The International Monetary Fund and the World Bank have wasted no time staking a claim in East Timor's economic development. Even before the independence vote Bank and Fund staff had started their courtship of East Timorese leaders with the aim of securing future co-operation. These efforts include meetings in Washington with East Timorese leaders Xanana Gusmao and Jose Ramos Horta and a three week crash course in international economics to a small group of Timorese economists. The Bank's strategy of including East Timorese in its plans and engaging with the Timorese leadership contrasts with the UN's less inclusive approach.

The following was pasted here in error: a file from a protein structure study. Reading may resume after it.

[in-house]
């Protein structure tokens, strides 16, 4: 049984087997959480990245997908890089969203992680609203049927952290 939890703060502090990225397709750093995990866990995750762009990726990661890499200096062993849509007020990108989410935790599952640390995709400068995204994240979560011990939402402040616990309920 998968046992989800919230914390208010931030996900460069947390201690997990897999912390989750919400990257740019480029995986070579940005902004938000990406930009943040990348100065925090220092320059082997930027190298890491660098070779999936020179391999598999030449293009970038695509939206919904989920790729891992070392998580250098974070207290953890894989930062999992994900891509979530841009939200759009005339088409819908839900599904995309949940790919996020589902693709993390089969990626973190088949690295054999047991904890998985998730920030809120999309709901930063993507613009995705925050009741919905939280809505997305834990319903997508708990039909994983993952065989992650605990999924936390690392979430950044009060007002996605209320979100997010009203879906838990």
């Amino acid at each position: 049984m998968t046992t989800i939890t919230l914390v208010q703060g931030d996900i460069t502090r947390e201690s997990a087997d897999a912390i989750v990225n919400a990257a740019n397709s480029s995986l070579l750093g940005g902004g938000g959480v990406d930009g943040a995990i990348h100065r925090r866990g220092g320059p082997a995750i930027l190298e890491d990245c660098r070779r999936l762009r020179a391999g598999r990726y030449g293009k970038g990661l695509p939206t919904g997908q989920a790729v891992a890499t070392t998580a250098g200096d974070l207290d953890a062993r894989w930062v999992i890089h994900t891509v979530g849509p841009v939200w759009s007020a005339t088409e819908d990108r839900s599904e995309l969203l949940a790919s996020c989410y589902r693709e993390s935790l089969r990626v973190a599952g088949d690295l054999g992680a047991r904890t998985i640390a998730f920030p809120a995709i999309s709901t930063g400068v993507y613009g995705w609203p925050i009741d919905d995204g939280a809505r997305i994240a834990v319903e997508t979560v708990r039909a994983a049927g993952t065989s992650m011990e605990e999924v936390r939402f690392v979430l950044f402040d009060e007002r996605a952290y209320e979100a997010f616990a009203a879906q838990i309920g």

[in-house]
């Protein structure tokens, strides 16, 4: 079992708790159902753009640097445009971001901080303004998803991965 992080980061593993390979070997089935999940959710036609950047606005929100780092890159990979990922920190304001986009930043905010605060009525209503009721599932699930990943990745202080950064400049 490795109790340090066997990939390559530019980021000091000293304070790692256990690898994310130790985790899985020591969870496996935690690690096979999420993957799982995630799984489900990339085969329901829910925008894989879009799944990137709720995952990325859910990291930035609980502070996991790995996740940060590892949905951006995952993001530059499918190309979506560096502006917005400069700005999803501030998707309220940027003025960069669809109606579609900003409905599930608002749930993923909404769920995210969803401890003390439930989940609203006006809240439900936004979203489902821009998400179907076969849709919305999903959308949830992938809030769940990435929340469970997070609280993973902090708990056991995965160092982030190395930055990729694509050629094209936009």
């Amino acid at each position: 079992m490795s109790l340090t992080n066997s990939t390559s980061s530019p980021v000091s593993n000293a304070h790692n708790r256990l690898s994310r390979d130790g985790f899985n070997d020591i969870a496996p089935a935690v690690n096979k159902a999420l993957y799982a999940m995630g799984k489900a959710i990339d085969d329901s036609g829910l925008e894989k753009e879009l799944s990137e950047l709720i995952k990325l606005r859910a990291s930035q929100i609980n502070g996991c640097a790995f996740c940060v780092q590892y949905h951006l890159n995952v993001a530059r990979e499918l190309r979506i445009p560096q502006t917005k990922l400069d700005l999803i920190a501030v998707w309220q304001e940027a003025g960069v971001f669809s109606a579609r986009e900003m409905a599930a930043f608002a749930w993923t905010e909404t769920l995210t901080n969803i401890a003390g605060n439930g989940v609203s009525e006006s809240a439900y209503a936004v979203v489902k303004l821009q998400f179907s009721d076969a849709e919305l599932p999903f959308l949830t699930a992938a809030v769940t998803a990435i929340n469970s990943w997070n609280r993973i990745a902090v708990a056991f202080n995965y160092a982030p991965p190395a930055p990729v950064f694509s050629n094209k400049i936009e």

The Bank's aim is to play the leading role in economic assistance for East Timor. In October it organised a meeting of prospective donor institutions and countries in Washington. It also led a mission including experts from the IMF and other donors to East Timor with the aim of mapping out a course for reconstruction in the territory.

A recent Dow Jones article on the Bank's enthusiasm for East Timor paints an alarming picture of the country serving as a "once -in-a-career opportunity" for Washington-based economists and development planners to "draft a policy blue-print that's entirely in line with the Bank's and the Fund's fundamental free-market prescriptions for sustainable development." "We don't have any excuses this time," said Klaus Rohland, who has been put in charge of the Bank's involvement with East Timor, "if we don't get things right, we cannot blame our predecessors' or someone else's mistakes".